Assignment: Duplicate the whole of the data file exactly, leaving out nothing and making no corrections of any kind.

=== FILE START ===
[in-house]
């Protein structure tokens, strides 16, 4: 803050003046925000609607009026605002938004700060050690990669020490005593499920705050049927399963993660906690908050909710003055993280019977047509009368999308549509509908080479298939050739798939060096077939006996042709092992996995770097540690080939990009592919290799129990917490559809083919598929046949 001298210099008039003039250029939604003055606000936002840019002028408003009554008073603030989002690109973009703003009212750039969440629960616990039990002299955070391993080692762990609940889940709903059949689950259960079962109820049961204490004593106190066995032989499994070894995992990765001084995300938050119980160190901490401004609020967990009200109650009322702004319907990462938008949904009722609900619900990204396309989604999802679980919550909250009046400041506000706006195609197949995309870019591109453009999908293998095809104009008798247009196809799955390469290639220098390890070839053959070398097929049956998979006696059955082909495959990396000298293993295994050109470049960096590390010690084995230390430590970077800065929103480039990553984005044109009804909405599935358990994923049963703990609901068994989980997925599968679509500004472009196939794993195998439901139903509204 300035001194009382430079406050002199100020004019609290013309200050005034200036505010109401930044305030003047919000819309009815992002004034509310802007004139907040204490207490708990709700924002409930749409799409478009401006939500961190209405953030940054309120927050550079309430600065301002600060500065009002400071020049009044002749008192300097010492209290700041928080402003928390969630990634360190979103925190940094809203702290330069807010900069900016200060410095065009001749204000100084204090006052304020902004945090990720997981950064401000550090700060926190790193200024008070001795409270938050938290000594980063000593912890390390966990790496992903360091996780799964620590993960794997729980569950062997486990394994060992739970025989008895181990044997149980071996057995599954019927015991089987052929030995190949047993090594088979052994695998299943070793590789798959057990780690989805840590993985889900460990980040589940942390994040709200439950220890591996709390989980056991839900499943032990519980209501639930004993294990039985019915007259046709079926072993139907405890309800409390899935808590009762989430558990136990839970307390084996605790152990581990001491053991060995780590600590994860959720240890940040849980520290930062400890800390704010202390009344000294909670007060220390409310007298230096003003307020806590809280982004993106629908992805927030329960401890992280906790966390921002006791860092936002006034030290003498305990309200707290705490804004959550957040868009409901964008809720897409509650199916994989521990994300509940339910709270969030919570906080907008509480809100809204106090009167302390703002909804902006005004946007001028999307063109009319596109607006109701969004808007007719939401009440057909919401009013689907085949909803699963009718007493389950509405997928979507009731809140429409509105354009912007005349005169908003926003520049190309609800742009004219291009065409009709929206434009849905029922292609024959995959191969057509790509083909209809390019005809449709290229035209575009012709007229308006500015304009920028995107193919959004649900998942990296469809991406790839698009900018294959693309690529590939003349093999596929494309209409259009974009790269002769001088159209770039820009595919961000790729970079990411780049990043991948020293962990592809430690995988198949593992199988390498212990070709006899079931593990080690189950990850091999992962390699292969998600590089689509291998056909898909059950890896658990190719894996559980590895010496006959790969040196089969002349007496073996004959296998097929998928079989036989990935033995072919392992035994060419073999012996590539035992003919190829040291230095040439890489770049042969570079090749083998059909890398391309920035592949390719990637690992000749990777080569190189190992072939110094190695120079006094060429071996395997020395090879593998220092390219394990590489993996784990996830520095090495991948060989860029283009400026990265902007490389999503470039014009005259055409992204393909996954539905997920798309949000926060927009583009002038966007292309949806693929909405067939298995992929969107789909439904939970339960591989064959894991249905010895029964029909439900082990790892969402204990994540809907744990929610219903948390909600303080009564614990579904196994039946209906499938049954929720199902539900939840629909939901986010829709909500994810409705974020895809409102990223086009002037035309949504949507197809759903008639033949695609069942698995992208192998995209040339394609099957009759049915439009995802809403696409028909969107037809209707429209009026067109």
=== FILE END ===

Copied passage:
[in-house]
């Protein structure tokens, strides 16, 4: 803050003046925000609607009026605002938004700060050690990669020490005593499920705050049927399963993660906690908050909710003055993280019977047509009368999308549509509908080479298939050739798939060096077939006996042709092992996995770097540690080939990009592919290799129990917490559809083919598929046949 001298210099008039003039250029939604003055606000936002840019002028408003009554008073603030989002690109973009703003009212750039969440629960616990039990002299955070391993080692762990609940889940709903059949689950259960079962109820049961204490004593106190066995032989499994070894995992990765001084995300938050119980160190901490401004609020967990009200109650009322702004319907990462938008949904009722609900619900990204396309989604999802679980919550909250009046400041506000706006195609197949995309870019591109453009999908293998095809104009008798247009196809799955390469290639220098390890070839053959070398097929049956998979006696059955082909495959990396000298293993295994050109470049960096590390010690084995230390430590970077800065929103480039990553984005044109009804909405599935358990994923049963703990609901068994989980997925599968679509500004472009196939794993195998439901139903509204 300035001194009382430079406050002199100020004019609290013309200050005034200036505010109401930044305030003047919000819309009815992002004034509310802007004139907040204490207490708990709700924002409930749409799409478009401006939500961190209405953030940054309120927050550079309430600065301002600060500065009002400071020049009044002749008192300097010492209290700041928080402003928390969630990634360190979103925190940094809203702290330069807010900069900016200060410095065009001749204000100084204090006052304020902004945090990720997981950064401000550090700060926190790193200024008070001795409270938050938290000594980063000593912890390390966990790496992903360091996780799964620590993960794997729980569950062997486990394994060992739970025989008895181990044997149980071996057995599954019927015991089987052929030995190949047993090594088979052994695998299943070793590789798959057990780690989805840590993985889900460990980040589940942390994040709200439950220890591996709390989980056991839900499943032990519980209501639930004993294990039985019915007259046709079926072993139907405890309800409390899935808590009762989430558990136990839970307390084996605790152990581990001491053991060995780590600590994860959720240890940040849980520290930062400890800390704010202390009344000294909670007060220390409310007298230096003003307020806590809280982004993106629908992805927030329960401890992280906790966390921002006791860092936002006034030290003498305990309200707290705490804004959550957040868009409901964008809720897409509650199916994989521990994300509940339910709270969030919570906080907008509480809100809204106090009167302390703002909804902006005004946007001028999307063109009319596109607006109701969004808007007719939401009440057909919401009013689907085949909803699963009718007493389950509405997928979507009731809140429409509105354009912007005349005169908003926003520049190309609800742009004219291009065409009709929206434009849905029922292609024959995959191969057509790509083909209809390019005809449709290229035209575009012709007229308006500015304009920028995107193919959004649900998942990296469809991406790839698009900018294959693309690529590939003349093999596929494309209409259009974009790269002769001088159209770039820009595919961000790729970079990411780049990043991948020293962990592809430690995988198949593992199988390498212990070709006899079931593990080690189950990850091999992962390699292969998600590089689509291998056909898909059950890896658990190719894996559980590895010496006959790969040196089969002349007496073996004959296998097929998928079989036989990935033995072919392992035994060419073999012996590539035992003919190829040291230095040439890489770049042969570079090749083998059909890398391309920035592949390719990637690992000749990777080569190189190992072939110094190695120079006094060429071996395997020395090879593998220092390219394990590489993996784990996830520095090495991948060989860029283009400026990265902007490389999503470039014009005259055409992204393909996954539905997920798309949000926060927009583009002038966007292309949806693929909405067939298995992929969107789909439904939970339960591989064959894991249905010895029964029909439900082990790892969402204990994540809907744990929610219903948390909600303080009564614990579904196994039946209906499938049954929720199902539900939840629909939901986010829709909500994810409705974020895809409102990223086009002037035309949504949507197809759903008639033949695609069942698995992208192998995209040339394609099957009759049915439009995802809403696409028909969107037809209707429209009026067109």